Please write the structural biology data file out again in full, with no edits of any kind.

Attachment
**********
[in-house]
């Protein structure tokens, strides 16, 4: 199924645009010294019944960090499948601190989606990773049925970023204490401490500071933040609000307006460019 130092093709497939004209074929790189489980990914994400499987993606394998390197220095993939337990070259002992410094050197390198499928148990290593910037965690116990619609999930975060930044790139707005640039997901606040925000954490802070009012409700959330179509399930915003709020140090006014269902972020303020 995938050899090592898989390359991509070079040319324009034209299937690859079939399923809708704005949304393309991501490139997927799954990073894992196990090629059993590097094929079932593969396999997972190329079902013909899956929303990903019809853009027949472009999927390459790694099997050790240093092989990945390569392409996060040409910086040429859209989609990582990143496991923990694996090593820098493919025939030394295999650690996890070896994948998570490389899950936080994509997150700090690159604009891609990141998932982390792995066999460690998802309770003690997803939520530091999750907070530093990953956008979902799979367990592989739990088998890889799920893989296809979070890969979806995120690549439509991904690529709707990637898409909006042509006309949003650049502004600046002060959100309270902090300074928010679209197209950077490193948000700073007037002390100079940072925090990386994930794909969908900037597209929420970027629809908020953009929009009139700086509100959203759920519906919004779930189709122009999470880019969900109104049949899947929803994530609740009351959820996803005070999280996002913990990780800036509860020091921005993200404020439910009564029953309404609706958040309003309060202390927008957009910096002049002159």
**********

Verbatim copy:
[in-house]
């Protein structure tokens, strides 16, 4: 199924645009010294019944960090499948601190989606990773049925970023204490401490500071933040609000307006460019 130092093709497939004209074929790189489980990914994400499987993606394998390197220095993939337990070259002992410094050197390198499928148990290593910037965690116990619609999930975060930044790139707005640039997901606040925000954490802070009012409700959330179509399930915003709020140090006014269902972020303020 995938050899090592898989390359991509070079040319324009034209299937690859079939399923809708704005949304393309991501490139997927799954990073894992196990090629059993590097094929079932593969396999997972190329079902013909899956929303990903019809853009027949472009999927390459790694099997050790240093092989990945390569392409996060040409910086040429859209989609990582990143496991923990694996090593820098493919025939030394295999650690996890070896994948998570490389899950936080994509997150700090690159604009891609990141998932982390792995066999460690998802309770003690997803939520530091999750907070530093990953956008979902799979367990592989739990088998890889799920893989296809979070890969979806995120690549439509991904690529709707990637898409909006042509006309949003650049502004600046002060959100309270902090300074928010679209197209950077490193948000700073007037002390100079940072925090990386994930794909969908900037597209929420970027629809908020953009929009009139700086509100959203759920519906919004779930189709122009999470880019969900109104049949899947929803994530609740009351959820996803005070999280996002913990990780800036509860020091921005993200404020439910009564029953309404609706958040309003309060202390927008957009910096002049002159």